How specialized was Quantrill’s role? He led the majors in appearances with 80, 86, 89 and 86 from 2001-2004, but in those 341 games, he actually pitched just 332 1/3 innings.
Yet, he did his role well, earning All-Star honors while with Toronto in 2001, compiling a career record of 68-78 and a 3.83 earned run average.
Quantrill, who retired after the 2005 season, is in his first year in his current role the Blue Jays, where he is sharing his expertise among minor league hurlers hoping to follow his unique path to the big leagues.
“I am working with the pitchers and my job really is come and spend some time with the young lads and our staff as well,” he said, adding with a laugh, “tell them some lies and some stories from when I played.”
Quantrill isn’t trying to interfere with the work of Bluefield pitching coach Antonio Careras, but simply trying to reinforce the message of what it takes to get to the highest level in the game.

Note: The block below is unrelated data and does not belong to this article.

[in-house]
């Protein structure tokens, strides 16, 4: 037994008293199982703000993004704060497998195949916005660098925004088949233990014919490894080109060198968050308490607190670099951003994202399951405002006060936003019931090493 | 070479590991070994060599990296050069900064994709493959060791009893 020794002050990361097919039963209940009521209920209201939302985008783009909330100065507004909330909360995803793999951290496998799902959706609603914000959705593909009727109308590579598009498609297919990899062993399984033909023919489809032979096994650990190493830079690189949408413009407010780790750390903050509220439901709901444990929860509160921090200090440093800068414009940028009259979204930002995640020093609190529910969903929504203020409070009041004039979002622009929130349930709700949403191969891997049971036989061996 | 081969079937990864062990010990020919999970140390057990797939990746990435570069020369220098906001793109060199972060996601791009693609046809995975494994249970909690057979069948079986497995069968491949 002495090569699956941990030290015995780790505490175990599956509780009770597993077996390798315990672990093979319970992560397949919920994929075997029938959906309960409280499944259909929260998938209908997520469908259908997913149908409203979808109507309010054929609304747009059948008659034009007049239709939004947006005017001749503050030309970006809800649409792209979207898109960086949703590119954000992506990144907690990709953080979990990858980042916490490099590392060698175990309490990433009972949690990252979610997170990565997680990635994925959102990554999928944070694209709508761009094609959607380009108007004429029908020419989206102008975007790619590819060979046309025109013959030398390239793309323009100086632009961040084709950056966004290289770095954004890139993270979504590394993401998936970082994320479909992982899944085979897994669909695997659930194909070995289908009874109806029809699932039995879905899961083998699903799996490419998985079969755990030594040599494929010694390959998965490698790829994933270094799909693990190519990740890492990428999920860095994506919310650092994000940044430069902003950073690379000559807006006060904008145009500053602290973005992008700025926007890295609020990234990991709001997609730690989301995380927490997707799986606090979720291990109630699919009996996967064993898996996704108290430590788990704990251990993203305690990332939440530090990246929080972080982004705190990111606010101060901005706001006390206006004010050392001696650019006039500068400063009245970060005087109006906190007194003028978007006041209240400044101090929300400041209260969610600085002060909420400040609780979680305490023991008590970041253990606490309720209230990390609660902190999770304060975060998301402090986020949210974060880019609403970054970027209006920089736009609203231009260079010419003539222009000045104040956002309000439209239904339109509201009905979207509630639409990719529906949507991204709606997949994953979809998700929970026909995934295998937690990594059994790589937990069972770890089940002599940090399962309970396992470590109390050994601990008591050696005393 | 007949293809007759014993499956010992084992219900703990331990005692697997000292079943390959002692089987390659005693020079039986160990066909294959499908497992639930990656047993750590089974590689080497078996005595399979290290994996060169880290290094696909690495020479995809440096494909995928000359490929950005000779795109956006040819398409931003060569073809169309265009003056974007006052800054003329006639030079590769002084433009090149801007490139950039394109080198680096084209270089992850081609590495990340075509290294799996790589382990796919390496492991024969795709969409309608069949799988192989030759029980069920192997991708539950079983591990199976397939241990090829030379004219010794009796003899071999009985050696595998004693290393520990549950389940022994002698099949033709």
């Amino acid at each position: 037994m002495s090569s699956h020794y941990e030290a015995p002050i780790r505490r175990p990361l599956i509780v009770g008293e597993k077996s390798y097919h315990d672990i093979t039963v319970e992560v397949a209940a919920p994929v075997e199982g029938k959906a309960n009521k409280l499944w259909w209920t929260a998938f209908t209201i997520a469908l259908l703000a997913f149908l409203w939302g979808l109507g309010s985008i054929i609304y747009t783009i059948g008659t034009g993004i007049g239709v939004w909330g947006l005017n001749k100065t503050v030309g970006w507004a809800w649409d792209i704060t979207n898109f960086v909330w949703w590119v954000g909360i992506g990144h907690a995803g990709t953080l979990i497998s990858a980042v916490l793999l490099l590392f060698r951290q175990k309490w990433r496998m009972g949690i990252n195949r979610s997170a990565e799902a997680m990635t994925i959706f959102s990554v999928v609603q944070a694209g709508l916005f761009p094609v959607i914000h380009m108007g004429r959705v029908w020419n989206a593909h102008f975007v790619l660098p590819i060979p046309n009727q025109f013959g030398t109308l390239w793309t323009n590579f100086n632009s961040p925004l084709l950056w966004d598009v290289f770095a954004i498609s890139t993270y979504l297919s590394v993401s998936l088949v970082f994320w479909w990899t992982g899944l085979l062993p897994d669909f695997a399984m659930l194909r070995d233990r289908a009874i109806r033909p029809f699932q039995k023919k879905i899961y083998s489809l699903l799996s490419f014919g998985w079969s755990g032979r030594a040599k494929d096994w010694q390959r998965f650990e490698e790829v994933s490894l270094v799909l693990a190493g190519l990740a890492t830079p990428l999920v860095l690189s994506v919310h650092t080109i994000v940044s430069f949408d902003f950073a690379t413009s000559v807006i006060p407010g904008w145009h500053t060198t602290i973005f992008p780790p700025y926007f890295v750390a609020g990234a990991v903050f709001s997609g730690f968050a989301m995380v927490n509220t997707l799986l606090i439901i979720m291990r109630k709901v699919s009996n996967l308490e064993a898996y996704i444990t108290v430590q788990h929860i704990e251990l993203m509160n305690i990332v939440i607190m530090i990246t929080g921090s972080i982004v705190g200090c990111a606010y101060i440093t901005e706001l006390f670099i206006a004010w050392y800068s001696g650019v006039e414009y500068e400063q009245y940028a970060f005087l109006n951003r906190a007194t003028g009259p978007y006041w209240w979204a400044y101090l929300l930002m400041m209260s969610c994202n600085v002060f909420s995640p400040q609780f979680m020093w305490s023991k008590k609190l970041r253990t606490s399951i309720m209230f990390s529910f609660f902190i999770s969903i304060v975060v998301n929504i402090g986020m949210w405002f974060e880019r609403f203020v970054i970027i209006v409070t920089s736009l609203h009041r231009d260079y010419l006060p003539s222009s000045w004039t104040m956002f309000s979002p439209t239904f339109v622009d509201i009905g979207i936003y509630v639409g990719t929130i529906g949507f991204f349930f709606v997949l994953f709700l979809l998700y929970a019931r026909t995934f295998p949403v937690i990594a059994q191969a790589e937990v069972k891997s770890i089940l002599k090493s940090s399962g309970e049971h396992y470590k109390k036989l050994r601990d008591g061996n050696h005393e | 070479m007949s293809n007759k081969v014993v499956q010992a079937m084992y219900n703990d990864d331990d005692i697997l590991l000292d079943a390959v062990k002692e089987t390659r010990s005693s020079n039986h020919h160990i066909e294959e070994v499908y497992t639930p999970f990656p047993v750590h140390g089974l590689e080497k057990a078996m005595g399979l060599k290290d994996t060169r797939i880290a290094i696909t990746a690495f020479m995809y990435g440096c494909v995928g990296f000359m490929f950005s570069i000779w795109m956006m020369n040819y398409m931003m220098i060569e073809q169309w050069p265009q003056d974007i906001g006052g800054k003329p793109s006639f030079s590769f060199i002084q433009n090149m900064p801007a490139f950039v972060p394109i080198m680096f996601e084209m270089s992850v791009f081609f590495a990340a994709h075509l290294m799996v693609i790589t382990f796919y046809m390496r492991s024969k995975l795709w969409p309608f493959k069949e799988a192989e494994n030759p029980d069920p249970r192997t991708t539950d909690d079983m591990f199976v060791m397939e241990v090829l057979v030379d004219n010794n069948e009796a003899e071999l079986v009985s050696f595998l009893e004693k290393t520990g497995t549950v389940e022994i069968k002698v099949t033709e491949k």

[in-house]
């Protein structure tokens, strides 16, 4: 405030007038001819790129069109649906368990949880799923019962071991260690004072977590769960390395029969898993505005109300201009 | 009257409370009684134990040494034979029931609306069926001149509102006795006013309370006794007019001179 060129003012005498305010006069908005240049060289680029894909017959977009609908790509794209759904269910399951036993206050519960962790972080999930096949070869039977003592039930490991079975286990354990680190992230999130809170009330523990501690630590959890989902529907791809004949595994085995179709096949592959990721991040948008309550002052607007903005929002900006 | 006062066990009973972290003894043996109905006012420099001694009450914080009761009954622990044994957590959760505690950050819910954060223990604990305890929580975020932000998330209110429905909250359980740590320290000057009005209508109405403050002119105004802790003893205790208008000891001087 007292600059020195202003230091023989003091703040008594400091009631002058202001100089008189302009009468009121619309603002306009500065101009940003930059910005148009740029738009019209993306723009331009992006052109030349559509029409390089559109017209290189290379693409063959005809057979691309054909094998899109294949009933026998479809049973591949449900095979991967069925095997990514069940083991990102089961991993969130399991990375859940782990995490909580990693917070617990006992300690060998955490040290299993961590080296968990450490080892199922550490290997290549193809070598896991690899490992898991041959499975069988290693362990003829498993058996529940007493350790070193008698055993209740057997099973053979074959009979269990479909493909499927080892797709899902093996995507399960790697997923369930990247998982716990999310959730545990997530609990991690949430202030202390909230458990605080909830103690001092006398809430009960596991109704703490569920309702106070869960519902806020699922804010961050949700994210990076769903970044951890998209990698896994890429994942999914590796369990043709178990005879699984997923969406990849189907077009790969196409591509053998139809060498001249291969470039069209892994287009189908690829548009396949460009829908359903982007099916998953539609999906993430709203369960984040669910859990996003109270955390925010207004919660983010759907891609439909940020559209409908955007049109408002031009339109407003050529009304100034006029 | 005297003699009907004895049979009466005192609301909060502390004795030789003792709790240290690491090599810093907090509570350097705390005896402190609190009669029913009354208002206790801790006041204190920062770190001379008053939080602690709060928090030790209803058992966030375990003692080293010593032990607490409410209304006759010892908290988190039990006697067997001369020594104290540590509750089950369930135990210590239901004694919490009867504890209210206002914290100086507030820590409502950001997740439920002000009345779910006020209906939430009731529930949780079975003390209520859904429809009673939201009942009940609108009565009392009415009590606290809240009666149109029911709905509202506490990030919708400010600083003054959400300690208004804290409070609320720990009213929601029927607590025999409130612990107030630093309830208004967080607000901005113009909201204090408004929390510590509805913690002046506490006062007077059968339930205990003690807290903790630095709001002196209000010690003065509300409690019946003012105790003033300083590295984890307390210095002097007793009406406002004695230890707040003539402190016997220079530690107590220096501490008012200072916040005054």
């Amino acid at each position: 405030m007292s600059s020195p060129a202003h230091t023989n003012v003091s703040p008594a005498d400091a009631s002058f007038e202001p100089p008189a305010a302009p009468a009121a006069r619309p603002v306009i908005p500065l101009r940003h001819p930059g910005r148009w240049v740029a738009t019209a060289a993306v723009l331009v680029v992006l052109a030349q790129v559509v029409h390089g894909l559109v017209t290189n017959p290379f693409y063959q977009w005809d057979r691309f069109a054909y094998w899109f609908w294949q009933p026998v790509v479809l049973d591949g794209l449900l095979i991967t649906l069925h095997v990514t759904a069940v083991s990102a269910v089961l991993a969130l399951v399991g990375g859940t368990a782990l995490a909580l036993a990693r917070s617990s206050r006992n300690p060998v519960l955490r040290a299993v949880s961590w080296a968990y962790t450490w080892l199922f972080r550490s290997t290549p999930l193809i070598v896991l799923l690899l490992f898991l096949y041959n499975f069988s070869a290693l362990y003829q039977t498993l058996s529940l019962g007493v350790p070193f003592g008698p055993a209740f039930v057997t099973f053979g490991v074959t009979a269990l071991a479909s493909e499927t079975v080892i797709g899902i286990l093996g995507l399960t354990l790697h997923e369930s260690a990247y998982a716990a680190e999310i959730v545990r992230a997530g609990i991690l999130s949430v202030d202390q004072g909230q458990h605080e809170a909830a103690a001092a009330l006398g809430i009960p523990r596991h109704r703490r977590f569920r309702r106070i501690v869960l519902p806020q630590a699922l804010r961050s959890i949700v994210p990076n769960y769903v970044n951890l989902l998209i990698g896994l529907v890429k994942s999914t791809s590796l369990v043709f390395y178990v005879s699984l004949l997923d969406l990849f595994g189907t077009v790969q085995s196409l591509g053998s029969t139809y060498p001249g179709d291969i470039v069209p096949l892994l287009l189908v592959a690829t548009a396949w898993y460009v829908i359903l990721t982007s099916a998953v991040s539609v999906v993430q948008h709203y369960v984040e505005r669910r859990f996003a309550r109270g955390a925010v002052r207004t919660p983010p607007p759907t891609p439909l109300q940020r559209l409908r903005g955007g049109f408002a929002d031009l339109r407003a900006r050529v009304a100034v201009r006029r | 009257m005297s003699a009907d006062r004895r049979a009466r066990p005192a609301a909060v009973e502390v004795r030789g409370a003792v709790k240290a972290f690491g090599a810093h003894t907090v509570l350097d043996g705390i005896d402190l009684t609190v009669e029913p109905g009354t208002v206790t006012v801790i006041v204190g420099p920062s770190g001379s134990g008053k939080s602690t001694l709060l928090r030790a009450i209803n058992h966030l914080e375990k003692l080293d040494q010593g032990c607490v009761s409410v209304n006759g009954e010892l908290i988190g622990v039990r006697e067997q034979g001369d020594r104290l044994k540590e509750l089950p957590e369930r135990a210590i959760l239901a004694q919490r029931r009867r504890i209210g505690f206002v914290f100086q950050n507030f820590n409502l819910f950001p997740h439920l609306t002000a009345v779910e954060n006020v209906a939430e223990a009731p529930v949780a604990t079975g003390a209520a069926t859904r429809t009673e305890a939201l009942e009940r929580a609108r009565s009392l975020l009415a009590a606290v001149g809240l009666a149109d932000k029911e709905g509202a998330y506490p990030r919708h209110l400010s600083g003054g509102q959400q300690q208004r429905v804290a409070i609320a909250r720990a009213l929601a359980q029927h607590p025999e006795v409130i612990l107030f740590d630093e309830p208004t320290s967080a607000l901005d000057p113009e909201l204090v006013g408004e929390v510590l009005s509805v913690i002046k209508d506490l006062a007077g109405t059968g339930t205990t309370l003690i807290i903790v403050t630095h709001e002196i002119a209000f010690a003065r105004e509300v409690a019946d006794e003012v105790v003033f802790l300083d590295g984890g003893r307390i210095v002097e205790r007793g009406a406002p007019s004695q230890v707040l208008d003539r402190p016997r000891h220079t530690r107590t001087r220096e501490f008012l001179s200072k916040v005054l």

“I think mostly my job is to give perspective to them, showing things they need to do, it is not so much the technique,” Quantrill said. “Tony here is fantastic, but sometimes you just need another voice, if you are listening to the same guy every day...
“You can tell them a direction they need to start heading or applying themselves in a certain manner than they have been and hopefully help themselves move on.”
While most major league starters want to remain in the game as long as possible, Quantrill was part of a change in philosophy in which it became the job of the manager or pitching coach to make difficult decisions in terms of what is best for the player and team.
“When you have some really spectacular pitchers out of a pen, it is not just that he is getting tired and even if he has got his stuff working, it might be the hitter’s third time around the order,” Quantrill said. “These hitters, I like to tease them, a lot of them are not too bright in the big leagues, but collectively they are going to beat you up.
“They are large men with pieces of wood in their hands so sometimes it really comes down to where it is the manager’s decision because any competitor wants to keep the ball in his hands.”